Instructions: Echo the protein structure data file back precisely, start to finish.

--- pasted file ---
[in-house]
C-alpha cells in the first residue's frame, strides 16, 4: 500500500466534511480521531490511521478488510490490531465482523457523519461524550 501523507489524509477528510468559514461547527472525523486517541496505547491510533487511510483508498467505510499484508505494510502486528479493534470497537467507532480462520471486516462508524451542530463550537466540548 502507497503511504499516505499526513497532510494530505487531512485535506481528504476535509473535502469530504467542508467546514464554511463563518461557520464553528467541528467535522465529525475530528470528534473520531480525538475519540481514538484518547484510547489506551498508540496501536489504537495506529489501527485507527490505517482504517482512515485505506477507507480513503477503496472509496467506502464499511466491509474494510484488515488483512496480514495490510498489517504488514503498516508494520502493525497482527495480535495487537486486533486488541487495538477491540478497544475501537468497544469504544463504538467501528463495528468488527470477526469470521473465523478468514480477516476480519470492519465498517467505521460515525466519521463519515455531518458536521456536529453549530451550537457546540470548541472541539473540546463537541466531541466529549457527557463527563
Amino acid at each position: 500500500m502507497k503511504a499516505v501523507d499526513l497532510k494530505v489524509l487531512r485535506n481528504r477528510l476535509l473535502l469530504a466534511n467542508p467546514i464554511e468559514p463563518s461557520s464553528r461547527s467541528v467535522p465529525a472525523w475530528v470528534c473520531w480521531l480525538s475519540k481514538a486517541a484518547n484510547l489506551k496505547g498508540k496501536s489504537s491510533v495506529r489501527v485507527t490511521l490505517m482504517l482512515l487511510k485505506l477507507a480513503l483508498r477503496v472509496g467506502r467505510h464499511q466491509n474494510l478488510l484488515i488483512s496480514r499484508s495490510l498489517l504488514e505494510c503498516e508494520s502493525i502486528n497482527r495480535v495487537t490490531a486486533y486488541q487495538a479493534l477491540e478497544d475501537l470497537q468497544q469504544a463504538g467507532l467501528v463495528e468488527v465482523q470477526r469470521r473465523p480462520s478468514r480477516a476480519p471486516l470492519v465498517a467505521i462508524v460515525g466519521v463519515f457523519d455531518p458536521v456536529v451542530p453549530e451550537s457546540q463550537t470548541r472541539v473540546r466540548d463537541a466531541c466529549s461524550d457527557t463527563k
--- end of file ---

[in-house]
C-alpha cells in the first residue's frame, strides 16, 4: 500500500466534511480521531490511521478488510490490531465482523457523519461524550 501523507489524509477528510468559514461547527472525523486517541496505547491510533487511510483508498467505510499484508505494510502486528479493534470497537467507532480462520471486516462508524451542530463550537466540548 502507497503511504499516505499526513497532510494530505487531512485535506481528504476535509473535502469530504467542508467546514464554511463563518461557520464553528467541528467535522465529525475530528470528534473520531480525538475519540481514538484518547484510547489506551498508540496501536489504537495506529489501527485507527490505517482504517482512515485505506477507507480513503477503496472509496467506502464499511466491509474494510484488515488483512496480514495490510498489517504488514503498516508494520502493525497482527495480535495487537486486533486488541487495538477491540478497544475501537468497544469504544463504538467501528463495528468488527470477526469470521473465523478468514480477516476480519470492519465498517467505521460515525466519521463519515455531518458536521456536529453549530451550537457546540470548541472541539473540546463537541466531541466529549457527557463527563
Amino acid at each position: 500500500m502507497k503511504a499516505v501523507d499526513l497532510k494530505v489524509l487531512r485535506n481528504r477528510l476535509l473535502l469530504a466534511n467542508p467546514i464554511e468559514p463563518s461557520s464553528r461547527s467541528v467535522p465529525a472525523w475530528v470528534c473520531w480521531l480525538s475519540k481514538a486517541a484518547n484510547l489506551k496505547g498508540k496501536s489504537s491510533v495506529r489501527v485507527t490511521l490505517m482504517l482512515l487511510k485505506l477507507a480513503l483508498r477503496v472509496g467506502r467505510h464499511q466491509n474494510l478488510l484488515i488483512s496480514r499484508s495490510l498489517l504488514e505494510c503498516e508494520s502493525i502486528n497482527r495480535v495487537t490490531a486486533y486488541q487495538a479493534l477491540e478497544d475501537l470497537q468497544q469504544a463504538g467507532l467501528v463495528e468488527v465482523q470477526r469470521r473465523p480462520s478468514r480477516a476480519p471486516l470492519v465498517a467505521i462508524v460515525g466519521v463519515f457523519d455531518p458536521v456536529v451542530p453549530e451550537s457546540q463550537t470548541r472541539v473540546r466540548d463537541a466531541c466529549s461524550d457527557t463527563k